The latest trends in the lettings market have been underpinned by the squeeze on rental stock. Since the onset of the pandemic, 300,000 fewer properties have come onto the rental market than in the preceding 12 months.
The drop was most marked in the South West where 48% fewer homes were available to rent in February than at the same time last year; there were doubledigit percentage drops in every other region, apart from London.
Behind these falls lies a slowdown in landlord purchases until the final months of 2020. The emergency legislation requiring landlords to give tenants a six months’ notice period has reduced the number of homes becoming vacant.
The shortage of properties led to an 8% increase in rents outside London in the year to February, the highest figure since our index began in 2012. When London is included, the annual increase in rents was 5.6%, the fastest rate of growth since February 2015.
For the first time, there was double-digit rent growth in the South East and Yorkshire & Humber. As a result of the lack of homes, 50% of landlords could raise rents when agreeing a new tenancy, the highest figure since 2016.
LONDON AND OTHER CITIES
The performance of the London market was in marked contrast to all other regions. The average rent for the region fell, following five months of rises. Only 37% of London landlords were able to secure higher rents – the lowest proportion anywhere.
Our data shows large variations in the performance of different parts of London. Across Greater London, there was a modest year-on-year decline of 0.2% in the average rent. But, in Inner London the average tumbled by 17.7%, the largest annual decrease over the course of the pandemic to date. As lockdown measures begin to ease, and offices, restaurants and shops reopen, we expect demand for Inner London rentals to rise again.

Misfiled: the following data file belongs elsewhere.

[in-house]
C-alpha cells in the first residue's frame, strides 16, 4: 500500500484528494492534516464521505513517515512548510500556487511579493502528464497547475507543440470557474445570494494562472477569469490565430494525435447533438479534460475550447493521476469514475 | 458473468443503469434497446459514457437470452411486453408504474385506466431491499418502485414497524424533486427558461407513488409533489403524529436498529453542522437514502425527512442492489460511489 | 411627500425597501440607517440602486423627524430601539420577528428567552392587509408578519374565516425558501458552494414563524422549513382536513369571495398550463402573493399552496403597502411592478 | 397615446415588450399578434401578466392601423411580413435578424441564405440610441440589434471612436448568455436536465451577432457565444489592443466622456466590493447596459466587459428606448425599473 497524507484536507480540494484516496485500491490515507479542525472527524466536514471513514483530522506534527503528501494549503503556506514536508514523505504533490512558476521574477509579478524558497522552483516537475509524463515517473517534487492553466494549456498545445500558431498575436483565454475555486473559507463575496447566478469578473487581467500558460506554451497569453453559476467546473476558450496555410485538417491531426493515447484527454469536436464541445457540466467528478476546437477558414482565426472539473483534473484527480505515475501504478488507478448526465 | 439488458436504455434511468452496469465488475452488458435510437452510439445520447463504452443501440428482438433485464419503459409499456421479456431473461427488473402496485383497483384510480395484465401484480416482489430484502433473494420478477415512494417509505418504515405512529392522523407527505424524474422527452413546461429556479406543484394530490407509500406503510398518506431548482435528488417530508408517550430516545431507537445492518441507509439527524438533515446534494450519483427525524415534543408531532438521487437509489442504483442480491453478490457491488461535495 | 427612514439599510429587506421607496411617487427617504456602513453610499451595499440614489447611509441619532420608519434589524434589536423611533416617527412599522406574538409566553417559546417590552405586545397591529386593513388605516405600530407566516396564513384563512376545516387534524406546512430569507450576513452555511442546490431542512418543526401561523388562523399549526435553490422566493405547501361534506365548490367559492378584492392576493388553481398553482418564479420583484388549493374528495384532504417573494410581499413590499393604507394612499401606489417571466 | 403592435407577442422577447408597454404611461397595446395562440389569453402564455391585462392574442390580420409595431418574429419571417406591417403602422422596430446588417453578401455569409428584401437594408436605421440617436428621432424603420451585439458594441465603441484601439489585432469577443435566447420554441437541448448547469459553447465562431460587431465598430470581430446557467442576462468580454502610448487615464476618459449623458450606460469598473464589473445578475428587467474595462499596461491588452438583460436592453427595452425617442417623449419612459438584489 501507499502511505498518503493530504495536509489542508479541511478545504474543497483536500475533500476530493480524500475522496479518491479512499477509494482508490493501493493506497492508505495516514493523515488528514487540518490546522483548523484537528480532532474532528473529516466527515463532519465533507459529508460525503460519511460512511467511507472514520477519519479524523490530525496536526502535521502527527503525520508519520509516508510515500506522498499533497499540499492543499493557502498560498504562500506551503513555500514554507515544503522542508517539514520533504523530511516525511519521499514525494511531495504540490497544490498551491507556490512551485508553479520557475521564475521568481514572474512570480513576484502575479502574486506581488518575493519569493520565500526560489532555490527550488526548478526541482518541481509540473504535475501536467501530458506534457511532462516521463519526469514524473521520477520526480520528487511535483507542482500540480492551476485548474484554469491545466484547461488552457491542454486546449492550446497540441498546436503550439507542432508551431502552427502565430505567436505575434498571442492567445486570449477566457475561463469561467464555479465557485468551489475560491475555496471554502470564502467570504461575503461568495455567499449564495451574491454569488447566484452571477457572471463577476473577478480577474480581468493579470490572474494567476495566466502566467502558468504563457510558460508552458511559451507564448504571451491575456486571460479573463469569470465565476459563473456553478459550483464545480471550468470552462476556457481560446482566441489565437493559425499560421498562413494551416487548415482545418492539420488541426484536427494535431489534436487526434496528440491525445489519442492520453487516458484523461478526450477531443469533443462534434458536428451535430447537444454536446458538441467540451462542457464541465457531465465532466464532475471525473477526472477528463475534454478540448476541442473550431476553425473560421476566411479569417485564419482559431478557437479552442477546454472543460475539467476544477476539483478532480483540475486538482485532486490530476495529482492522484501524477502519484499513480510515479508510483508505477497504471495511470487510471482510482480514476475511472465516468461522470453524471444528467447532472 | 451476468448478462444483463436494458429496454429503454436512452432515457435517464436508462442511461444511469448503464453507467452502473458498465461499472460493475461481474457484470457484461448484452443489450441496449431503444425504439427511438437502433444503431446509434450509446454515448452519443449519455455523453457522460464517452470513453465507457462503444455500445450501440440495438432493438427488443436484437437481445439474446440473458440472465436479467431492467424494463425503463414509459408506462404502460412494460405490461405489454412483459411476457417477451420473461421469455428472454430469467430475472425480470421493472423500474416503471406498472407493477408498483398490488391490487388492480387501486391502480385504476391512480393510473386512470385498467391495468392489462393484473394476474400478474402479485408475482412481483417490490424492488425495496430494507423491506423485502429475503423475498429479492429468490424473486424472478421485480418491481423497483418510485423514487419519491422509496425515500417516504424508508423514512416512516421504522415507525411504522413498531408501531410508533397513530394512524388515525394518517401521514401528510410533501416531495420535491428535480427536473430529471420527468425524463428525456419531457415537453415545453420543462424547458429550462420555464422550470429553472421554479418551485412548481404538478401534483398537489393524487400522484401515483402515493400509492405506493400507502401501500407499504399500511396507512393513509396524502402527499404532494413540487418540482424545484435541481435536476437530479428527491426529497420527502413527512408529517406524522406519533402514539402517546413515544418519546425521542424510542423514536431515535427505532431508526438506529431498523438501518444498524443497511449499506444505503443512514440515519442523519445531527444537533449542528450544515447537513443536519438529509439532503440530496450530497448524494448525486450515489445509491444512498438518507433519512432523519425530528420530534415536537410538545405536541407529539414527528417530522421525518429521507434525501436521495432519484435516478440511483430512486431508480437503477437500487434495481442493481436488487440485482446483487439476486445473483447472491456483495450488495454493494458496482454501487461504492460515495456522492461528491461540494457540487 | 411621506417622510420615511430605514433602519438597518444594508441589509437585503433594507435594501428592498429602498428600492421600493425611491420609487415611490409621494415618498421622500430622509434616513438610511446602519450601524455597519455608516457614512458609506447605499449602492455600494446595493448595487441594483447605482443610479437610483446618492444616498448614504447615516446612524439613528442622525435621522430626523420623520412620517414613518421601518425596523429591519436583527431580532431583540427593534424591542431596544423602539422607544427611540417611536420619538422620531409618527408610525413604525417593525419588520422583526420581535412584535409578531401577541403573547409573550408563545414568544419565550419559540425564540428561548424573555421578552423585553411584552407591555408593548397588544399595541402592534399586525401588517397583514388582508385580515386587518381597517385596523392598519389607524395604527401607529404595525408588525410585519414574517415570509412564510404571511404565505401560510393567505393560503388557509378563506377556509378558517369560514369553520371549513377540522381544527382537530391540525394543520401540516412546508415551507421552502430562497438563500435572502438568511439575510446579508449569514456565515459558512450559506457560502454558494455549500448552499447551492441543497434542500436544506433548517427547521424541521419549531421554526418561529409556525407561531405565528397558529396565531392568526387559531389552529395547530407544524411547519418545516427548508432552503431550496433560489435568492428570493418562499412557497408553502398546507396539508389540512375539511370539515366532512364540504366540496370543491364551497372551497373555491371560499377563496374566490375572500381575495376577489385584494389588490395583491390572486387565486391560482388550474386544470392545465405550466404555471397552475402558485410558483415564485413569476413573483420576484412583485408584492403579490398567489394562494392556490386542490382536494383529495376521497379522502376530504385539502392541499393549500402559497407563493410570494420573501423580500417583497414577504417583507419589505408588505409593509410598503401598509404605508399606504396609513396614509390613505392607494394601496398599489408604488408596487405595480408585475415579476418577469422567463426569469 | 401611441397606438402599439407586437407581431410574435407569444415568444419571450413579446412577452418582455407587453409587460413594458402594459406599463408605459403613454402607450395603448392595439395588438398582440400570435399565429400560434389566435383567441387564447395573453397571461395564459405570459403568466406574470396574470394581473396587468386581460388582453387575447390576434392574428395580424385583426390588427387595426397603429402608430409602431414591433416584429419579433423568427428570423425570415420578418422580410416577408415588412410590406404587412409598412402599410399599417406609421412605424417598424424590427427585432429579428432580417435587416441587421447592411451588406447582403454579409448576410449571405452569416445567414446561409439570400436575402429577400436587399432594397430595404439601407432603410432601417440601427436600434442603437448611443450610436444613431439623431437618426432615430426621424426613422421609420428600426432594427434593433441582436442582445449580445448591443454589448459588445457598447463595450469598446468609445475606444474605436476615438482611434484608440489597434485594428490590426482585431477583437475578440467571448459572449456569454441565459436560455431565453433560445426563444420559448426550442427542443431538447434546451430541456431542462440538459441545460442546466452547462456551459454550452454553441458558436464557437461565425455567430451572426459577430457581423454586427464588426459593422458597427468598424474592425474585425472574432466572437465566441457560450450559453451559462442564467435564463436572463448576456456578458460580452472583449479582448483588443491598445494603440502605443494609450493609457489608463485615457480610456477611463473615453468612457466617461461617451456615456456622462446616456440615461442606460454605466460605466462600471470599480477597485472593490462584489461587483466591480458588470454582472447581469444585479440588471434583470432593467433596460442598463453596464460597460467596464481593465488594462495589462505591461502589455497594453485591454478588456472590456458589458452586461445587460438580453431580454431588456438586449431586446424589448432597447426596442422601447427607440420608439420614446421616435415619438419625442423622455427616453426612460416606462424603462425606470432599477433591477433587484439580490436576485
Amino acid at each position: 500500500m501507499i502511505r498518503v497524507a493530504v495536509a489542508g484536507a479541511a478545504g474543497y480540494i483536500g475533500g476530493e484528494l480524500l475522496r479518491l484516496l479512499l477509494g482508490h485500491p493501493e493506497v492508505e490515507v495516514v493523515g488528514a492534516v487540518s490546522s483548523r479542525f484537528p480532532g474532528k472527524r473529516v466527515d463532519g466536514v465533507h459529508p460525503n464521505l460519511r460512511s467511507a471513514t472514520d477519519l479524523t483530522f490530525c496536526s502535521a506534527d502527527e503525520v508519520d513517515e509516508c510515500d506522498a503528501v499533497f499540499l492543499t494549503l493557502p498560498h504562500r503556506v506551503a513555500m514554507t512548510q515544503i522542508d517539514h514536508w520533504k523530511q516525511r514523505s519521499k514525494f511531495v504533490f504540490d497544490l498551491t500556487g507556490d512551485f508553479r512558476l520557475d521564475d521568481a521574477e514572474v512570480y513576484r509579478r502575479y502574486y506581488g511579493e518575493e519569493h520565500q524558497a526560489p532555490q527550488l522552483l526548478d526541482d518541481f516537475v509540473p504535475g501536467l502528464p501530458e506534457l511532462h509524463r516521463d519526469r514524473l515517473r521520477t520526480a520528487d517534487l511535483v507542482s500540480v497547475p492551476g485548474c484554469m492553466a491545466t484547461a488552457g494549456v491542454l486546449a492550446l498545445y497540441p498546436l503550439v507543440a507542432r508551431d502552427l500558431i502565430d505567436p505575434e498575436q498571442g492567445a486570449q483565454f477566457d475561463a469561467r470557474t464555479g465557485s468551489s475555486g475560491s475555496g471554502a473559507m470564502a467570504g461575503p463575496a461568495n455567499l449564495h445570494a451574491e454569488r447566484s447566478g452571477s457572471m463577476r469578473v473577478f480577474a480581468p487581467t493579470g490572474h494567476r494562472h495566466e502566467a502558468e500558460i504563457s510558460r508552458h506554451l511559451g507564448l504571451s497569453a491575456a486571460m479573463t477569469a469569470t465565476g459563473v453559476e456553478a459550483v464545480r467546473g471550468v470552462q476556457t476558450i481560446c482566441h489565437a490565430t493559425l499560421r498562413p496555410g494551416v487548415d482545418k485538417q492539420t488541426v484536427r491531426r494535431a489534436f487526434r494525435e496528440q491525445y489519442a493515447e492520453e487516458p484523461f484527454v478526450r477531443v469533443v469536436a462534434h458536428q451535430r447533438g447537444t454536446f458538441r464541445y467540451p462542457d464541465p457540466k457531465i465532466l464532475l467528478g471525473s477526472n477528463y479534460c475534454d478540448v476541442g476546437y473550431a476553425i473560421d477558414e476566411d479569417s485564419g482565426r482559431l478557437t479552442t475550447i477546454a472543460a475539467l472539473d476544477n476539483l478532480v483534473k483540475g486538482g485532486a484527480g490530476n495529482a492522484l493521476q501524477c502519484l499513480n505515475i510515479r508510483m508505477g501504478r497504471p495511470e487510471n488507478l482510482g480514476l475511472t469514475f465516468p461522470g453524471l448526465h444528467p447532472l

In Outer London, however, rents rose 5.3%, the sixth consecutive month of growth, underlining the demand for space and gardens.
The mood in other cities was also downbeat – tenant demand subsided by 10%. There were 16% more homes available to rent in cities in February 2021 than at the same time last year. This compares with a fall of 28% in towns and 52% in country locations.
There are signs that the supply of rental homes may no longer be diminishing. Landlords resumed their purchases at the turn of the year, eager to beat the original March stamp duty holiday deadline. The concession will now be withdrawn on June 30, after which the stamp duty threshold will be £250,000 until the end of September. The ban on evictions enforced has been extended until May, after which a “new approach” will be adopted.
To date, many tenants who hoped to buy have been forced to delay this as lenders required higher deposits. But this group should be helped by the plan, unveiled in the Budget, for a new mortgage guarantee scheme – all of which means we may have seen stock levels reach rock bottom.